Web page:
When dealing with mixed data type such as continuous and categorical features, none of the presented methods (apart of the class RandomOverSampler) can deal with the categorical features. The SMOTENC [CBHK02] is an extension of the SMOTE algorithm for which categorical data are treated differently:

>>> # create a synthetic data set with continuous and categorical features
>>> rng = np.random.RandomState(42)
>>> n_samples = 50
>>> X = np.empty((n_samples, 3), dtype=object)
>>> X[:, 0] = rng.choice(['A', 'B', 'C'], size=n_samples).astype(object)
>>> X[:, 1] = rng.randn(n_samples)
>>> X[:, 2] = rng.randint(3, size=n_samples)
>>> y = np.array([0] * 20 + [1] * 30)
>>> print(sorted(Counter(y).items()))
[(0, 20), (1, 30)]

In this data set, the first and last features are considered as categorical features. One need to provide this information to SMOTENC via the parameters categorical_features either by passing the indices of these features or a boolean mask marking these features:

>>> from imblearn.over_sampling import SMOTENC
>>> smote_nc = SMOTENC(categorical_features=[0, 2], random_state=0)
>>> X_resampled, y_resampled = smote_nc.fit_resample(X, y)
>>> print(sorted(Counter(y_resampled).items()))
[(0, 30), (1, 30)]
>>> print(X_resampled[-5:])
[['A' 0.5246469549655818 2]
 ['B' -0.3657680728116921 2]
 ['B' 0.9344237230779993 2]
 ['B' 0.3710891618824609 2]
 ['B' 0.3327240726719727 2]]

Therefore, it can be seen that the samples generated in the first and last columns are belonging to the same categories originally presented without any other extra interpolation.

2.2. Mathematical formulation

2.2.1. Sample generation

Both SMOTE and ADASYN use the same algorithm to generate new samples. Considering a sample x_i, a new sample x_{new} will be generated considering its k neareast-neighbors (corresponding to k_neighbors). For instance, the 3 nearest-neighbors are included in the blue circle as illustrated in the figure below. Then, one of these nearest-neighbors x_{zi} is selected and a sample is generated as follows:

x_{new} = x_i + \lambda \times (x_{zi} - x_i)

where \lambda is a random number in the range [0, 1]. This interpolation will create a sample on the line between x_{i} and x_{zi} as illustrated in the image below:


SMOTE-NC slightly change the way a new sample is generated by performing something specific for the categorical features. In fact, the categories of a new generated sample are decided by picking the most frequent category of the nearest neighbors present during the generation.

The other SMOTE variants and ADASYN differ from each other by selecting the samples x_i ahead of generating the new samples.

The regular SMOTE algorithm — cf. to the SMOTE object — does not impose any rule and will randomly pick-up all possible x_i available.

The borderline SMOTE — cf. to the BorderlineSMOTE with the parameters kind='borderline-1' and kind='borderline-2' — will classify each sample x_i to be (i) noise (i.e. all nearest-neighbors are from a different class than the one of x_i), (ii) in danger (i.e. at least half of the nearest neighbors are from the same class than x_i, or (iii) safe (i.e. all nearest neighbors are from the same class than x_i). Borderline-1 and Borderline-2 SMOTE will use the samples in danger to generate new samples. In Borderline-1 SMOTE, x_{zi} will belong to the same class than the one of the sample x_i. On the contrary, Borderline-2 SMOTE will consider x_{zi} which can be from any class.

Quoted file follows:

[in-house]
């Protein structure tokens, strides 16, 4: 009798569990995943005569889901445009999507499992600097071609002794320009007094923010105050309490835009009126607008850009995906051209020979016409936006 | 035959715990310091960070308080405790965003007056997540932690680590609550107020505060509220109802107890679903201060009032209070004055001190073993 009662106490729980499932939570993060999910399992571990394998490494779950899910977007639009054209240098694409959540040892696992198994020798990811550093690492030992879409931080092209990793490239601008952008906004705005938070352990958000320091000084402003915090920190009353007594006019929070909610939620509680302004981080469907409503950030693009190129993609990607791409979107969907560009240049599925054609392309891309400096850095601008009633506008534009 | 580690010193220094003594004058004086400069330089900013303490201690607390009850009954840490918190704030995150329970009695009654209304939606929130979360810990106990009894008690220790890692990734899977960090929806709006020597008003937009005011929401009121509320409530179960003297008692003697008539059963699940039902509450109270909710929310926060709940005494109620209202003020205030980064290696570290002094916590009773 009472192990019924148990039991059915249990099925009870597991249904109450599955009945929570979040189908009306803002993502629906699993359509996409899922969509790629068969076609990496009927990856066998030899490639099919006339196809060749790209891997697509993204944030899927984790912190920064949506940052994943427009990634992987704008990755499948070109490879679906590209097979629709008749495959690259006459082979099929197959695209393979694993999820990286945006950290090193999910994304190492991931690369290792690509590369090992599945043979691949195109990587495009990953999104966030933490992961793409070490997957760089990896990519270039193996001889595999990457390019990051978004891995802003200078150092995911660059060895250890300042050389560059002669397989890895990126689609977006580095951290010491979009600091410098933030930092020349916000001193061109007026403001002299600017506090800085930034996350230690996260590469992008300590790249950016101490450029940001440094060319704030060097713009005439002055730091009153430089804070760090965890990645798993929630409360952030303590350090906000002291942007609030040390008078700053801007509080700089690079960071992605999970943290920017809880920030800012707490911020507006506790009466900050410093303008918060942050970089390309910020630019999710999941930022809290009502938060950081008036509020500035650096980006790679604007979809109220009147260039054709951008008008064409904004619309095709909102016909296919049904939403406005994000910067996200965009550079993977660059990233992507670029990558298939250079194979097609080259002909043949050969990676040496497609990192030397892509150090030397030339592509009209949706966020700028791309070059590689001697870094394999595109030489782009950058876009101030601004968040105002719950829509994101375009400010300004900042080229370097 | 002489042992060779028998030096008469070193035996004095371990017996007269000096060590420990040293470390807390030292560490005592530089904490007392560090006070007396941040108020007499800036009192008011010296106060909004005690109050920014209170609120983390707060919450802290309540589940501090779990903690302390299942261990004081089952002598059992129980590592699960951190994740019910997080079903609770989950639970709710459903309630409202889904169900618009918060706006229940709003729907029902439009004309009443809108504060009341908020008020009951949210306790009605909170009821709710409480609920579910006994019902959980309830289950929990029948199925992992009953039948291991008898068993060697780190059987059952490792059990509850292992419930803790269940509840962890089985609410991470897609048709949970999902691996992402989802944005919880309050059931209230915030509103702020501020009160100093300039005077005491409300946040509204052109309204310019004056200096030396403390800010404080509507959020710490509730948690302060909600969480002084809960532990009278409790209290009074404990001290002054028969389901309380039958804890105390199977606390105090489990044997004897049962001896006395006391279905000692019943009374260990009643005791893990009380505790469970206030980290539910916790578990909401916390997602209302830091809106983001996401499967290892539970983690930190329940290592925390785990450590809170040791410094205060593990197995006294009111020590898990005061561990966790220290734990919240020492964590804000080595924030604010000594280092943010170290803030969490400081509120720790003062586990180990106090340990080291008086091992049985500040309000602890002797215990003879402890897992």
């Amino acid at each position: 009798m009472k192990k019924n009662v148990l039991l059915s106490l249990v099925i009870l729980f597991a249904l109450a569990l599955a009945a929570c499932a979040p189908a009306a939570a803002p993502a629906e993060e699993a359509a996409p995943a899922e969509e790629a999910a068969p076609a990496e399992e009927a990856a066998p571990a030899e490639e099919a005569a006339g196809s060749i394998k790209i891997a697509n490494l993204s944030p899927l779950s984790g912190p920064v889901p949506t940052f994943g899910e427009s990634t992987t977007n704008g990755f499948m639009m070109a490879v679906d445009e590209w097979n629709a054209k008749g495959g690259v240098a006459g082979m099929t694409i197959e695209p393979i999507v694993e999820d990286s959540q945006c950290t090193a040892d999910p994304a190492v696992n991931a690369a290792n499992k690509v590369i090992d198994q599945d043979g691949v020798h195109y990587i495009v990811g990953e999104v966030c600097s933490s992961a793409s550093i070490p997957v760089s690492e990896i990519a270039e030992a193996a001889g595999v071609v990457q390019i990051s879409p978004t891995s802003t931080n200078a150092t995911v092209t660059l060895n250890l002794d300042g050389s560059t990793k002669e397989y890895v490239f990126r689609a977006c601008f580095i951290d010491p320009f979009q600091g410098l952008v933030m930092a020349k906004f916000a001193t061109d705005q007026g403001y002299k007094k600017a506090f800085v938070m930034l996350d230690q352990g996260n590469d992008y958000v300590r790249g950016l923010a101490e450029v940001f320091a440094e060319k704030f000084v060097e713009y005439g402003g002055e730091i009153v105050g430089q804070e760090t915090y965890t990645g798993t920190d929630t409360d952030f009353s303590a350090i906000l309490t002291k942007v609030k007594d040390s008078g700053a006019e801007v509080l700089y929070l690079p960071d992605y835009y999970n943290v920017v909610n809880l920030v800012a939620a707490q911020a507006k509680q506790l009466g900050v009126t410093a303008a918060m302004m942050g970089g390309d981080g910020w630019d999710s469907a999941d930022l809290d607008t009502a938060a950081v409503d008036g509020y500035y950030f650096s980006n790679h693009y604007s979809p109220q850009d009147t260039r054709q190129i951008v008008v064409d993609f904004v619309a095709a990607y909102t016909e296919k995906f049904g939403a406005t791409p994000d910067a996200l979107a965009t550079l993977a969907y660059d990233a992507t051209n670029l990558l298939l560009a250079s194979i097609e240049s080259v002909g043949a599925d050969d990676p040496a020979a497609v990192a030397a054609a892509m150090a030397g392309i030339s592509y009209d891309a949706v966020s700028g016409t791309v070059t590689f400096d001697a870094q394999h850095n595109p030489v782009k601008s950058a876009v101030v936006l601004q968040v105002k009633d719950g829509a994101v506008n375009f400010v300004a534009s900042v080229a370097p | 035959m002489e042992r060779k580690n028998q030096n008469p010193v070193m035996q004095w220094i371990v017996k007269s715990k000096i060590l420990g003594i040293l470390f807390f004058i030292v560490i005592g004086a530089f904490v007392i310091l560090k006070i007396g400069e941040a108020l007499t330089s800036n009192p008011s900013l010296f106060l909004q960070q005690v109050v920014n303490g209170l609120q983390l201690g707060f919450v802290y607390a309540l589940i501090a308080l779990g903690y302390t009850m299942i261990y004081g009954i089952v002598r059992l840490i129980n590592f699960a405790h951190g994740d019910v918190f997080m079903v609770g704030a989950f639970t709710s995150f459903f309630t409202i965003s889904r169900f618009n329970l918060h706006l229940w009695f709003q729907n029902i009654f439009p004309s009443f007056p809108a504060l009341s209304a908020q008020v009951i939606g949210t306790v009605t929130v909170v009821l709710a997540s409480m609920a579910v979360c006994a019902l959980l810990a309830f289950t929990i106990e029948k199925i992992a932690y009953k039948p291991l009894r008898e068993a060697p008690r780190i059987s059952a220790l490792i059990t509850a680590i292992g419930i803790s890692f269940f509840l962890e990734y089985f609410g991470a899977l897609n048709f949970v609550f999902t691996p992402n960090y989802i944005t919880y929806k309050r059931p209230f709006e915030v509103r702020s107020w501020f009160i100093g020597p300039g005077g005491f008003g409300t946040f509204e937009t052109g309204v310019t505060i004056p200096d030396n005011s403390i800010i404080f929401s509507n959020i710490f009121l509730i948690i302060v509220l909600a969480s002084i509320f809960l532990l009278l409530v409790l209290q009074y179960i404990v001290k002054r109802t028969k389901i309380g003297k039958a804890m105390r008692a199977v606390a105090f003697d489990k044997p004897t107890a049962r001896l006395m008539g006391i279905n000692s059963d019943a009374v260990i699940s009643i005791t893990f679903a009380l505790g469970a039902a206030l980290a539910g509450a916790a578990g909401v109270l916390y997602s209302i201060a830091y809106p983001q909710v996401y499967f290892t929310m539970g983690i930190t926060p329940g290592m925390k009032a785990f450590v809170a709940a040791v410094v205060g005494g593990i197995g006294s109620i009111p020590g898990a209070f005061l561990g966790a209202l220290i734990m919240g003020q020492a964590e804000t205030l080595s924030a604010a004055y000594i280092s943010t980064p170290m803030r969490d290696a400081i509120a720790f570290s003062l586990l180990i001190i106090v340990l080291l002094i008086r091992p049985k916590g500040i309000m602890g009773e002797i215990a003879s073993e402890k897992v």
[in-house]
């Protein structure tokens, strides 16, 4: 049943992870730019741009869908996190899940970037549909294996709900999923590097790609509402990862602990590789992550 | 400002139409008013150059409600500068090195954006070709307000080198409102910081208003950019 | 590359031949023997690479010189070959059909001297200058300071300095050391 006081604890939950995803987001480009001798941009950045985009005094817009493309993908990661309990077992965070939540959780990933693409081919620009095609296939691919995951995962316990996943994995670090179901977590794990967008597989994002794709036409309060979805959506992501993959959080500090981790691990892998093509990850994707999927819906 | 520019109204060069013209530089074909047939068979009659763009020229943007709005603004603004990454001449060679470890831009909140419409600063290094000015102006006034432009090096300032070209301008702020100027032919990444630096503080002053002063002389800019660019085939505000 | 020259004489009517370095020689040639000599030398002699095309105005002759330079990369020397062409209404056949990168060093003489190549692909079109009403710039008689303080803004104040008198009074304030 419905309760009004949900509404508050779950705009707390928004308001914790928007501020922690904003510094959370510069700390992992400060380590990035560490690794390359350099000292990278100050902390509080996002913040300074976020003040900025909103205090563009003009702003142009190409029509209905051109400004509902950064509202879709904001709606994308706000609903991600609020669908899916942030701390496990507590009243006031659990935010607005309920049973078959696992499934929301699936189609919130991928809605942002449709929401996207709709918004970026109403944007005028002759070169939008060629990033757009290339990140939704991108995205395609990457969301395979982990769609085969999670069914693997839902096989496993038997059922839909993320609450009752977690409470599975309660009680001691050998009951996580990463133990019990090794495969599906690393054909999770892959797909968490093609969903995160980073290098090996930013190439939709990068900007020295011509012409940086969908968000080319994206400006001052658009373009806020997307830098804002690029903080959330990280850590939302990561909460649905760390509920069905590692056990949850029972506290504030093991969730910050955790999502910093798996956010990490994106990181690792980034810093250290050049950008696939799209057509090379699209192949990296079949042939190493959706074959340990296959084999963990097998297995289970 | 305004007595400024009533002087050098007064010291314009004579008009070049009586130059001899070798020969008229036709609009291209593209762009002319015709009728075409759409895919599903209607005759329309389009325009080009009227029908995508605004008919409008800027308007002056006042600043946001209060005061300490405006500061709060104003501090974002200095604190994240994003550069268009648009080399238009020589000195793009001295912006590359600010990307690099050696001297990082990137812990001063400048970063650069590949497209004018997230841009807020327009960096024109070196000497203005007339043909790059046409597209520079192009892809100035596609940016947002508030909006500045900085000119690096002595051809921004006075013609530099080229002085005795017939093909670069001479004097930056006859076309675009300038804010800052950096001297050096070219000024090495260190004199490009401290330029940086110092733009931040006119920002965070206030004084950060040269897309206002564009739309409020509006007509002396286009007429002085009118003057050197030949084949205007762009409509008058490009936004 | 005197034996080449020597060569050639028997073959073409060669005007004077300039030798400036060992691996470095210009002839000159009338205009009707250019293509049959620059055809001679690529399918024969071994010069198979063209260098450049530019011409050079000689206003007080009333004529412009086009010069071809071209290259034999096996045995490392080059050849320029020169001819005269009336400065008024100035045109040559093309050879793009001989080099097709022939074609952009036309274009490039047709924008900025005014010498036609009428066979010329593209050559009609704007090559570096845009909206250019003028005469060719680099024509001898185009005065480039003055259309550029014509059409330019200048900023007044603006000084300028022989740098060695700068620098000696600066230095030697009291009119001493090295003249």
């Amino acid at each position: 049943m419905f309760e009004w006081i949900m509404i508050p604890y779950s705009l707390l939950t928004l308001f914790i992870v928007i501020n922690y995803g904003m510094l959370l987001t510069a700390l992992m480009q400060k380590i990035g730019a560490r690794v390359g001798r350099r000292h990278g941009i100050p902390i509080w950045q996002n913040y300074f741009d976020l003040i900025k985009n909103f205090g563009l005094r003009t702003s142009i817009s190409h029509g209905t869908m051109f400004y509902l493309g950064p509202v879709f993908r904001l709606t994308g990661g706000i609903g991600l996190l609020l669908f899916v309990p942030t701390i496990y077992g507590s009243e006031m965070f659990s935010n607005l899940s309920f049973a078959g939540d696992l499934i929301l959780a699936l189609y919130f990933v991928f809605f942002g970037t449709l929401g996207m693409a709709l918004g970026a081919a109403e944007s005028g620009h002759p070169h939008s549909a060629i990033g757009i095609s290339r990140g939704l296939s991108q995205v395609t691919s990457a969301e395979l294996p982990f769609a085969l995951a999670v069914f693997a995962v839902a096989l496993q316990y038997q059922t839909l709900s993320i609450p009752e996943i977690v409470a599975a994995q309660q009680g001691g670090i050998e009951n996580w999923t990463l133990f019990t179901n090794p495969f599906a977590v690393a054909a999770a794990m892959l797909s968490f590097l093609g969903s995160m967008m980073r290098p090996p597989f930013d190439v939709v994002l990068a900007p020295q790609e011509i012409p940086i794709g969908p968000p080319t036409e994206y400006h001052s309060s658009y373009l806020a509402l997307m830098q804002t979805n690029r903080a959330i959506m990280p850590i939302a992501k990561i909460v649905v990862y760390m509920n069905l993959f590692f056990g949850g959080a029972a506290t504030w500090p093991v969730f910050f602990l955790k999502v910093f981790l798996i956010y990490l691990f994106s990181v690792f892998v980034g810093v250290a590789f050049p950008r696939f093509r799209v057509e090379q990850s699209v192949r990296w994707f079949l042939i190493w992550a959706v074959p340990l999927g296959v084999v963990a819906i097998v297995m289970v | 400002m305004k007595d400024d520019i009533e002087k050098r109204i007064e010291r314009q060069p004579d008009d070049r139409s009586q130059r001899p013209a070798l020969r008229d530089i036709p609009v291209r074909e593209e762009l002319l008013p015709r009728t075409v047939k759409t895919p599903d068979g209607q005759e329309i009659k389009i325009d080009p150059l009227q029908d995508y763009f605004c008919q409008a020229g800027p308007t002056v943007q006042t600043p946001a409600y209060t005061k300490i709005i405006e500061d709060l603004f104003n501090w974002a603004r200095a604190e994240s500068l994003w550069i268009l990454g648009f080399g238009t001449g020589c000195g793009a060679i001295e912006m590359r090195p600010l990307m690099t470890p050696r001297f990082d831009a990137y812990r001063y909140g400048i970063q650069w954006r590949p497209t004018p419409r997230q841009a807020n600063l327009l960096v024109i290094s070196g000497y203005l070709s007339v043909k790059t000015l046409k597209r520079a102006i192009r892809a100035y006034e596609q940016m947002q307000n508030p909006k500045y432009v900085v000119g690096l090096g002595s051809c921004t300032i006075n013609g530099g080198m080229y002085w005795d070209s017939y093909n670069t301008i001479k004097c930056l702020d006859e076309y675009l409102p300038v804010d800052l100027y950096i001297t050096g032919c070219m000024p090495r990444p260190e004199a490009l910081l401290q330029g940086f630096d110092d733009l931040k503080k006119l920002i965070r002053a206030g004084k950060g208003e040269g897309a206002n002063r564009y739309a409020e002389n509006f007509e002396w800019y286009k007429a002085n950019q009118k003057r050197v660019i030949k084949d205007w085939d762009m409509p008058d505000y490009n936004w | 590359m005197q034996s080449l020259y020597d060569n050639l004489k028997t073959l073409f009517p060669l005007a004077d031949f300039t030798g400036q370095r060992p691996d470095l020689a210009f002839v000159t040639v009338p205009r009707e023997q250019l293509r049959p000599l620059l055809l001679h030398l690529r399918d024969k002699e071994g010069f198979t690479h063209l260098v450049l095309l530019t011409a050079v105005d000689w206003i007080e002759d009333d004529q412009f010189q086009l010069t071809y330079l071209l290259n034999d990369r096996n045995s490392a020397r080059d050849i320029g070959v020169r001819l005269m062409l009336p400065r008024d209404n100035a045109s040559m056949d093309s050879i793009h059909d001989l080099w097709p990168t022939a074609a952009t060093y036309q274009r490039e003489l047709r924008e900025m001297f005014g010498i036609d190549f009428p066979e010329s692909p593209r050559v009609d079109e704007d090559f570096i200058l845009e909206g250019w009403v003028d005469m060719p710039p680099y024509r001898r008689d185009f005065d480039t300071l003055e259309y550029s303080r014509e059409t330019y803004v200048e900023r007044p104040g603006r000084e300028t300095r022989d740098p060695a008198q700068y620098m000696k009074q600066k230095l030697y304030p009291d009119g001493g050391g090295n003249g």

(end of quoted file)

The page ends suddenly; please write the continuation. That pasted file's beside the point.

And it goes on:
SVM SMOTE — cf. to SVMSMOTE — uses an SVM classifier to find support vectors and generate samples considering them. Note that the C parameter of the SVM classifier allows to select more or less support vectors.

For both borderline and SVM SMOTE, a neighborhood is defined using the parameter m_neighbors to decide if a sample is in danger, safe, or noise.

KMeans SMOTE — cf. to KMeansSMOTE — uses a KMeans clustering method before to apply SMOTE. The clustering will group samples together and generate new samples depending of the cluster density.

ADASYN works similarly to the regular SMOTE. However, the number of samples generated for each x_i is proportional to the number of samples which are not from the same class than x_i in a given neighborhood. Therefore, more samples will be generated in the area that the nearest neighbor rule is not respected. The parameter m_neighbors is equivalent to k_neighbors in SMOTE.

2.2.2. Multi-class management

All algorithms can be used with multiple classes as well as binary classes classification. RandomOverSampler does not require any inter-class information during the sample generation. Therefore, each targeted class is resampled independently. In the contrary, both ADASYN and SMOTE need information regarding the neighbourhood of each sample used for sample generation. They are using a one-vs-rest approach by selecting each targeted class and computing the necessary statistics against the rest of the data set which are grouped in a single class.